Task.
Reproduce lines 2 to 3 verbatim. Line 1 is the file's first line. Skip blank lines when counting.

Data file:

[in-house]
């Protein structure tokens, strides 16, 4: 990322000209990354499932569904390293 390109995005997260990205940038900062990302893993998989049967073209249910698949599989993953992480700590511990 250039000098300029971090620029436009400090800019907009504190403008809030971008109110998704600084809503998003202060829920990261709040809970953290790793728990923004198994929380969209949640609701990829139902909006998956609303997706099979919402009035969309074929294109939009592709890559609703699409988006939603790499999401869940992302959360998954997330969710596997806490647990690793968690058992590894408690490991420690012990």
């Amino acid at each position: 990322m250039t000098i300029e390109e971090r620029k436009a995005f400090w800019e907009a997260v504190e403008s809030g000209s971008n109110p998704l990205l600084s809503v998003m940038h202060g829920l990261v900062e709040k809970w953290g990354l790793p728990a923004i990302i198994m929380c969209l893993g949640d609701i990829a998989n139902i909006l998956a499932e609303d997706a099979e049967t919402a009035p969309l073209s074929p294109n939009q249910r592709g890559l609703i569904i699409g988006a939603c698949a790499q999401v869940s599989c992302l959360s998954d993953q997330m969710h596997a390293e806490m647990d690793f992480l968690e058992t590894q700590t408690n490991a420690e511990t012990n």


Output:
């Protein structure tokens, strides 16, 4: 990322000209990354499932569904390293 390109995005997260990205940038900062990302893993998989049967073209249910698949599989993953992480700590511990 250039000098300029971090620029436009400090800019907009504190403008809030971008109110998704600084809503998003202060829920990261709040809970953290790793728990923004198994929380969209949640609701990829139902909006998956609303997706099979919402009035969309074929294109939009592709890559609703699409988006939603790499999401869940992302959360998954997330969710596997806490647990690793968690058992590894408690490991420690012990």
């Amino acid at each position: 990322m250039t000098i300029e390109e971090r620029k436009a995005f400090w800019e907009a997260v504190e403008s809030g000209s971008n109110p998704l990205l600084s809503v998003m940038h202060g829920l990261v900062e709040k809970w953290g990354l790793p728990a923004i990302i198994m929380c969209l893993g949640d609701i990829a998989n139902i909006l998956a499932e609303d997706a099979e049967t919402a009035p969309l073209s074929p294109n939009q249910r592709g890559l609703i569904i699409g988006a939603c698949a790499q999401v869940s599989c992302l959360s998954d993953q997330m969710h596997a390293e806490m647990d690793f992480l968690e058992t590894q700590t408690n490991a420690e511990t012990n």